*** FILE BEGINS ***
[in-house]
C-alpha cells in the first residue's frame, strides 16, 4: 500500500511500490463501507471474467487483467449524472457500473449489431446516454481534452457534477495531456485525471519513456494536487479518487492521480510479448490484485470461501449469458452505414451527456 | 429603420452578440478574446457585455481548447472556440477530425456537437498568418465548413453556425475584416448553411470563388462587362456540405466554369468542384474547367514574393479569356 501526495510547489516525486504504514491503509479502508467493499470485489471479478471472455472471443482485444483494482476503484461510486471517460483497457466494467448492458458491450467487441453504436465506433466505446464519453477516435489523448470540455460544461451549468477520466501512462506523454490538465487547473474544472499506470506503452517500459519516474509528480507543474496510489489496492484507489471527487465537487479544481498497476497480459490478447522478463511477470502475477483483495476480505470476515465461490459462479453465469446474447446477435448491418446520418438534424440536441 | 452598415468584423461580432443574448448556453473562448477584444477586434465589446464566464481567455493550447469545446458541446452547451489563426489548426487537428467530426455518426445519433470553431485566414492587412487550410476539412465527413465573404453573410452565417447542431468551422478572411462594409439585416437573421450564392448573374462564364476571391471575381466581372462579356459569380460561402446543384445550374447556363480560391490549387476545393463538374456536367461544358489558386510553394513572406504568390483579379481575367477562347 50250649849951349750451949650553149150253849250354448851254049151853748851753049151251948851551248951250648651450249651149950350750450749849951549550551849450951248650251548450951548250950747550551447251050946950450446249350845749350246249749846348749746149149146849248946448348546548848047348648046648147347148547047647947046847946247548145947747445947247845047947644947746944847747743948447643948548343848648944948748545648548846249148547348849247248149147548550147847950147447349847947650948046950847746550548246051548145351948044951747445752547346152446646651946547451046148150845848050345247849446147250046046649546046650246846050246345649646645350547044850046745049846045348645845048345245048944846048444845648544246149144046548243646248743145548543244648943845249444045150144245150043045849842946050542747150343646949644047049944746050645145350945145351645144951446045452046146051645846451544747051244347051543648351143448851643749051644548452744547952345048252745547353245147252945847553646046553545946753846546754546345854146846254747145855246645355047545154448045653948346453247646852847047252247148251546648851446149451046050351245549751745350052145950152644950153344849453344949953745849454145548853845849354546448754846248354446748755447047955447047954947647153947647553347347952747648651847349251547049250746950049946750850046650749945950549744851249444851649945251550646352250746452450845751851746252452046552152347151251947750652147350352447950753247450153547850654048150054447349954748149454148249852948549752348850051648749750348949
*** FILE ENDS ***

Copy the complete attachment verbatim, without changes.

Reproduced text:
[in-house]
C-alpha cells in the first residue's frame, strides 16, 4: 500500500511500490463501507471474467487483467449524472457500473449489431446516454481534452457534477495531456485525471519513456494536487479518487492521480510479448490484485470461501449469458452505414451527456 | 429603420452578440478574446457585455481548447472556440477530425456537437498568418465548413453556425475584416448553411470563388462587362456540405466554369468542384474547367514574393479569356 501526495510547489516525486504504514491503509479502508467493499470485489471479478471472455472471443482485444483494482476503484461510486471517460483497457466494467448492458458491450467487441453504436465506433466505446464519453477516435489523448470540455460544461451549468477520466501512462506523454490538465487547473474544472499506470506503452517500459519516474509528480507543474496510489489496492484507489471527487465537487479544481498497476497480459490478447522478463511477470502475477483483495476480505470476515465461490459462479453465469446474447446477435448491418446520418438534424440536441 | 452598415468584423461580432443574448448556453473562448477584444477586434465589446464566464481567455493550447469545446458541446452547451489563426489548426487537428467530426455518426445519433470553431485566414492587412487550410476539412465527413465573404453573410452565417447542431468551422478572411462594409439585416437573421450564392448573374462564364476571391471575381466581372462579356459569380460561402446543384445550374447556363480560391490549387476545393463538374456536367461544358489558386510553394513572406504568390483579379481575367477562347 50250649849951349750451949650553149150253849250354448851254049151853748851753049151251948851551248951250648651450249651149950350750450749849951549550551849450951248650251548450951548250950747550551447251050946950450446249350845749350246249749846348749746149149146849248946448348546548848047348648046648147347148547047647947046847946247548145947747445947247845047947644947746944847747743948447643948548343848648944948748545648548846249148547348849247248149147548550147847950147447349847947650948046950847746550548246051548145351948044951747445752547346152446646651946547451046148150845848050345247849446147250046046649546046650246846050246345649646645350547044850046745049846045348645845048345245048944846048444845648544246149144046548243646248743145548543244648943845249444045150144245150043045849842946050542747150343646949644047049944746050645145350945145351645144951446045452046146051645846451544747051244347051543648351143448851643749051644548452744547952345048252745547353245147252945847553646046553545946753846546754546345854146846254747145855246645355047545154448045653948346453247646852847047252247148251546648851446149451046050351245549751745350052145950152644950153344849453344949953745849454145548853845849354546448754846248354446748755447047955447047954947647153947647553347347952747648651847349251547049250746950049946750850046650749945950549744851249444851649945251550646352250746452450845751851746252452046552152347151251947750652147350352447950753247450153547850654048150054447349954748149454148249852948549752348850051648749750348949